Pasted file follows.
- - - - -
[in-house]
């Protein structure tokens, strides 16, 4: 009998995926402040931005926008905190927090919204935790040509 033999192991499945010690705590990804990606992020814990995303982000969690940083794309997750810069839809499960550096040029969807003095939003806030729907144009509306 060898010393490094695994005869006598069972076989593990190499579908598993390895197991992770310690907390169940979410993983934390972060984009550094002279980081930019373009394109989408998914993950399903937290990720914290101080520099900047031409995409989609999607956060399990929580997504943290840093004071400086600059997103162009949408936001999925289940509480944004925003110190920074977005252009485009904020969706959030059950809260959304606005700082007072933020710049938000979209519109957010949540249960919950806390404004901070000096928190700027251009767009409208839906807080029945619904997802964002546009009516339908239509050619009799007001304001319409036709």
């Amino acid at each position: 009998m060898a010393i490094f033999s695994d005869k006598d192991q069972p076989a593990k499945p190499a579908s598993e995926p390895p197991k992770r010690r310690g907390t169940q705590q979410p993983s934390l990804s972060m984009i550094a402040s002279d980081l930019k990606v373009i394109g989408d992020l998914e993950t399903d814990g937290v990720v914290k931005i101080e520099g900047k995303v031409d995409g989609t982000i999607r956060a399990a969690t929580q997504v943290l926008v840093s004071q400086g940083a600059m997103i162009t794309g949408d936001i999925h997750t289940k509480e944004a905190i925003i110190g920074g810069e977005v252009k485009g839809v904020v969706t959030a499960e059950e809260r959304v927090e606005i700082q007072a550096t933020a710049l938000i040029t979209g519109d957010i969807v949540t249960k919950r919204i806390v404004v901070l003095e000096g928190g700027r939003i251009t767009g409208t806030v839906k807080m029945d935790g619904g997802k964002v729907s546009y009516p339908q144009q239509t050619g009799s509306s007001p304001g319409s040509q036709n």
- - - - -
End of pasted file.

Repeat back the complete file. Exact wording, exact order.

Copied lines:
[in-house]
């Protein structure tokens, strides 16, 4: 009998995926402040931005926008905190927090919204935790040509 033999192991499945010690705590990804990606992020814990995303982000969690940083794309997750810069839809499960550096040029969807003095939003806030729907144009509306 060898010393490094695994005869006598069972076989593990190499579908598993390895197991992770310690907390169940979410993983934390972060984009550094002279980081930019373009394109989408998914993950399903937290990720914290101080520099900047031409995409989609999607956060399990929580997504943290840093004071400086600059997103162009949408936001999925289940509480944004925003110190920074977005252009485009904020969706959030059950809260959304606005700082007072933020710049938000979209519109957010949540249960919950806390404004901070000096928190700027251009767009409208839906807080029945619904997802964002546009009516339908239509050619009799007001304001319409036709």
């Amino acid at each position: 009998m060898a010393i490094f033999s695994d005869k006598d192991q069972p076989a593990k499945p190499a579908s598993e995926p390895p197991k992770r010690r310690g907390t169940q705590q979410p993983s934390l990804s972060m984009i550094a402040s002279d980081l930019k990606v373009i394109g989408d992020l998914e993950t399903d814990g937290v990720v914290k931005i101080e520099g900047k995303v031409d995409g989609t982000i999607r956060a399990a969690t929580q997504v943290l926008v840093s004071q400086g940083a600059m997103i162009t794309g949408d936001i999925h997750t289940k509480e944004a905190i925003i110190g920074g810069e977005v252009k485009g839809v904020v969706t959030a499960e059950e809260r959304v927090e606005i700082q007072a550096t933020a710049l938000i040029t979209g519109d957010i969807v949540t249960k919950r919204i806390v404004v901070l003095e000096g928190g700027r939003i251009t767009g409208t806030v839906k807080m029945d935790g619904g997802k964002v729907s546009y009516p339908q144009q239509t050619g009799s509306s007001p304001g319409s040509q036709n």